Online and mobile banking is becoming more popular, but unfortunately the chances of getting scammed are growing too.
Most of us feel comfortable managing our bank accounts online. The internet has become such an integral part of our daily lives that we think nothing of logging on to move money around and pay bills.
But how safe is our money in this brave new world and have we become too complacent about the potential risks?
Are we doing enough to protect our money or can more be done to step up security within the banks?
The depressing answer is the criminal fraternity has never had it so good. It’s quite possible for fraudsters to steal our money and new technology, such as mobile phones, is providing them with a range of tools for the job.
How fraudsters operate
Fraudsters can steal your money in two main ways. The first is by accessing your account after obtaining security details through methods such as 'phishing' emails that request you ‘confirm’ information such as passwords.
Secondly, a fraudster may contact a victim, by phone or email, and persuade them to transfer money. For example, they pose as the police investigating a fraud at the bank and telling the victim to move cash to a supposedly safe account.
As well as simply withdrawing cash from your account they can also set up new payees to whom they can send money.
Cases have been reported in which thousands of pounds have been transferred out of accounts within hours.
Richard Emery, a retail and bank fraud consultant, says that criminality associated with online banking is totally different from buying goods and services online because of the issue of liability.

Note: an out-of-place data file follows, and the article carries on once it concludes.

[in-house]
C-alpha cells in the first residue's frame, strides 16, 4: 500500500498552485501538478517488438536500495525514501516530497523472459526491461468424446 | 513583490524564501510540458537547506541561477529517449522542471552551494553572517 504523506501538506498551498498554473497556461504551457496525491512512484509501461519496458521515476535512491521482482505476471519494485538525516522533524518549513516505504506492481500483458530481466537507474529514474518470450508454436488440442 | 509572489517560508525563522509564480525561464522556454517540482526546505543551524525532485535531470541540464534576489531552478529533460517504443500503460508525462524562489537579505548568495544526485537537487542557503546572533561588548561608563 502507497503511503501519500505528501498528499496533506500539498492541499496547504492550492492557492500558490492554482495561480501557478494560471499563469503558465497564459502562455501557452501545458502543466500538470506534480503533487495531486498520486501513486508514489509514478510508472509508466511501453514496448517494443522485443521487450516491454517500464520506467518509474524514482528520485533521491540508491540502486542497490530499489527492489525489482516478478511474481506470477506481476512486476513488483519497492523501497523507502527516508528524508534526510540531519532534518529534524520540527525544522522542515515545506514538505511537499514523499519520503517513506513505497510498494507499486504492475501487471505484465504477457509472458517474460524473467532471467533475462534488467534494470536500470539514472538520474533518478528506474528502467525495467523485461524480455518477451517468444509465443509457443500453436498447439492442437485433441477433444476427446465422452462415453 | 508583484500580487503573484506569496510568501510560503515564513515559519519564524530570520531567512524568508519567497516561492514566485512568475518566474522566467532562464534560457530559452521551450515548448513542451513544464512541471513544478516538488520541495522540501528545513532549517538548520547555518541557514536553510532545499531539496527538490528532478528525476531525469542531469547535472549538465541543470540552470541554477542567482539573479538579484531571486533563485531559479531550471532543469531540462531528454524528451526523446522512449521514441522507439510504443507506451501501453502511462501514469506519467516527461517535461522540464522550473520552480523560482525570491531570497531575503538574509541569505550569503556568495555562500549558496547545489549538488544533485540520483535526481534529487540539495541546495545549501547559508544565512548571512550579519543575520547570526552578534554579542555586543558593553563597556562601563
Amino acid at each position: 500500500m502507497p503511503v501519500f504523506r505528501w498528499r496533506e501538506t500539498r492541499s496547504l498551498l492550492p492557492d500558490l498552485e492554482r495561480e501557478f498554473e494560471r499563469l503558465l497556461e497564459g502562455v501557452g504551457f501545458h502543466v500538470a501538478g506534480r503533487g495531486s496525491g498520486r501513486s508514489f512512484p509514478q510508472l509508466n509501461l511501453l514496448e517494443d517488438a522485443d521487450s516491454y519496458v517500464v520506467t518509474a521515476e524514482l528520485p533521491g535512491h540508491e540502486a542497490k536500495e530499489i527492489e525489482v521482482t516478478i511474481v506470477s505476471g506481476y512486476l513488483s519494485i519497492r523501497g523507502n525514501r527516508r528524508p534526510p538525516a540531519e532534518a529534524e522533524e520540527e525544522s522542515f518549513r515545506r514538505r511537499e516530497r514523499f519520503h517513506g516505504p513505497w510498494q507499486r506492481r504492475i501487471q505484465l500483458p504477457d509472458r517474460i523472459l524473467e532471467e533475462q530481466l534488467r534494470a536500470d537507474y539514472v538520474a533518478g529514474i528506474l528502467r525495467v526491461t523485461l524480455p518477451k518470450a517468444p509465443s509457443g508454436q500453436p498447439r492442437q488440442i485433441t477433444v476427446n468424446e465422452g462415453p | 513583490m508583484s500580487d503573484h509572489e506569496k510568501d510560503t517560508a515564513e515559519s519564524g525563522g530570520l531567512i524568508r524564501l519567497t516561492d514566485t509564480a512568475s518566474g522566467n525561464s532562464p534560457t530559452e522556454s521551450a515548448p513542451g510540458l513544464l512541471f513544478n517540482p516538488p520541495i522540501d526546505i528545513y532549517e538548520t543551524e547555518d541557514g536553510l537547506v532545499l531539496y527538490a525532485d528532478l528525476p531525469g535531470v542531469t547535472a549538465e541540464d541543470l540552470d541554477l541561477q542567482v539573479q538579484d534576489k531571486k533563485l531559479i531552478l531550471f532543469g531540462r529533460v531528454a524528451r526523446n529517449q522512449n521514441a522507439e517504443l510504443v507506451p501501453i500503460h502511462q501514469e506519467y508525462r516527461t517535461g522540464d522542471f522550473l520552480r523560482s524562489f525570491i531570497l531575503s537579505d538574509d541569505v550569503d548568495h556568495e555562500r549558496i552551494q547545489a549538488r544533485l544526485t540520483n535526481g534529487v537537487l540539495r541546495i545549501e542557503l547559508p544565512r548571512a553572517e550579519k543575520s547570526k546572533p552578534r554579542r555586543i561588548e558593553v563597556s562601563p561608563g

“If I make a decision to transfer £1,000 to someone that turns out to be a fraudster then I have no recourse on my bank because I made the decision to transfer the money,” he explains.
Banks hit by a super complaint
However, campaign groups don’t believe banks are doing enough to protect their customers from such activity.
Consumer group Which? has made a super-complaint to the Payment Systems Regulator asking for it to investigate the scale of bank transfer fraud and how much this costs customers.
The organisation wants the proposal of new measures – as well as greater liability for banks - to ensure bank users are better protected when they are tricked into making a transfer.
Alex Neill, director of policy and campaigns at Which, insists banks must do more to tackle bank transfer fraud and safeguard their customers from the increasing number of phone and internet-based scams.
“We all now regularly use bank transfers to pay for things, but what most of us don’t realise is that if you’re conned into paying out money to a fraudster you stand to lose all of your money, unlike when you use your credit or debit card," she says.
Her comments are backed up by the group’s research that reveals 60% of people didn’t realise they wouldn’t receive protection from their bank if they were scammed into making a bank transfer.
Eight in 10 people said they had used bank transfers to make payments and, worryingly, one in 10 had, or knew someone that had, made a bank transfer payment to a fraudster’s account.